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LECTURE II.

ORIGIN, DESIGN, AND USES OF THE JEWISH DISPENSATION.

BY JOHN FORBES, D.D.,

MINISTER OF ST. PAUL'S PARISH, GLASGOW.

Who are Israelites; to whom pertaineth the adoption, and the glory, and the covenants, and the giving of the law, and the service of God, and the promises. --Romans ix. 4.

Ar no period in the history of our race has God left himself altogether without a witness; for although the world, since the fall, has become an uncongenial clime for pure religion, and idolatry, impiety, and iniquity have abounded with fatal influence among all nations, still a series of holy individuals have been reserved throughout the most benighted and corrupt ages, who have maintained the cause of God, and set themselves to resist the predominance of sin; and by a miraculous preservation has the Church, composed of these, the pillar and ground of the truth, been continued downwards from the time of Adam, Abel, and Seth, to the present day: nor shall the chain of transmission fail until it has extended over all generations; and, as it began with the commencement, terminate only with the final close and consummation, of man's residence on the earth which we inhabit.

Although the essence of true religion has in all ages been one and the same, yet has it been enshrined in various forms of administration, adapted to the circumstances of mankind at different periods; and from this has originated what we are accustomed to term the Patriarchal, the Jewish or Levitical, and the Christian dispensations: the two former being preparatory and introductory to the last, which constitutes a complete developement of the plan of Divine mercy, and can therefore admit of no ulterior change in respect of its form or constitution, whatever progress may attend its further diffusion, or however pure, beneficent, or universal may be its influence in those latter ages of triumph which we are taught to anticipate for it, when, like the meridian sun, in high and unclouded ascendant, it shall cover the whole earth with the glorious robe of its divine and unspotted effulgence.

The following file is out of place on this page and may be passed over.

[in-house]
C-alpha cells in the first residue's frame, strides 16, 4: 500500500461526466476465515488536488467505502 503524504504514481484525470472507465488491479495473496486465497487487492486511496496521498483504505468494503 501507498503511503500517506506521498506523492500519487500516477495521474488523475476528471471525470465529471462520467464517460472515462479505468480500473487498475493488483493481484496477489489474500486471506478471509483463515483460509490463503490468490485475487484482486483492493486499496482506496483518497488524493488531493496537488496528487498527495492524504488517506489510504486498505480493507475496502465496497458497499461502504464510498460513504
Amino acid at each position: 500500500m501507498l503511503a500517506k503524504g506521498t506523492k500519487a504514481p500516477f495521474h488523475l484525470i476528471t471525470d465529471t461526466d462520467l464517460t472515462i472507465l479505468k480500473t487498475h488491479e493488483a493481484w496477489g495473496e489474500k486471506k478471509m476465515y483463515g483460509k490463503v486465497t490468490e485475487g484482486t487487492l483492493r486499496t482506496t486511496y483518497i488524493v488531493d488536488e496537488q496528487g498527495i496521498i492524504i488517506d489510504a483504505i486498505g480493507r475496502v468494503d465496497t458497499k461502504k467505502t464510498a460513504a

During the earliest ages of the history of our race, although mankind had become degenerate and corrupt ever since the fall, there was perpetuated amongst them a knowledge of those religious truths which Adam had learned and brought with him from paradise; and the longevity of human life at that period, superseding the liability to error and perversion incident to a frequent transmission of knowledge by oral communication from one short-lived generation to another, rendered unnecessary the publication of a written revelation, recording the will, the character, and the operations past and prospective of God, which afterwards came to be so essentially requisite, for the safe information and direction of a more distant posterity, to whom the light of Divine truth, if it reached them at all, came broken and discoloured through the medium of mixed and corrupted tradition. It is a remarkable fact, that in the chain of patriarchal communication no more than one link was required to convey the knowledge of Adam to the mind of Noah; for Methuselah, according to the sacred record, must have enjoyed intercourse with the great progenitor of the human race for the space of two hundred and forty-eight years, and he lived with his grandson Noah during no less a period than six hundred years. As there was no necessity in these circumstances for upholding the knowledge of pure religion by a miraculous interposition, and as it is a principle pervading the whole of the Diviner government that nothing is done in vain, mankind under the patriarchal dispensation appear to have received no additional institutes or communications from Heaven beyond what were handed down from Adam. They observed the Sabbath in commemoration of the work of creation, and in anticipation of that rest which is provided by the Redeemer in heaven after death for his people. They offered sacrifices to typify the great work of atonement which was in the fulness of time to be accomplished by the sufferings and death of the holy Lamb of God. Besides this we have no account of any further ritual worship observed among the patriarchs. The spirit of the dispensation under which they lived had a peculiar resemblance to the Christian in many of its leading and most important features. There was no burdensome ceremonial imposed upon them, as at a subsequent period—nature was their temple, and the true worshipper was only required to worship God in spirit and in truth. Of the history of that ancient and remote period we have only a few brief records, and it cannot be expected, that any thing approaching to a full and detailed view of the nature of the patriarchal dispensation can be supplied. Much less can we pretend to unfold the origin and progress of that general apostasy by which it was forsaken, for the corruptions of idolatry, under the various forms of Sabaism, or the deification of the sun, moon, and stars; hero-worship, or the apotheosis of departed kings, warriors, legislators, and other distinguished personages, who were exalted to the rank of gods; or Pantheism, under which every object of nature, even the lowest and vilest, was worshipped, as constituting part of that universe which was substituted in the place of its divine Creator as the object of religious adoration by a blind and degraded race.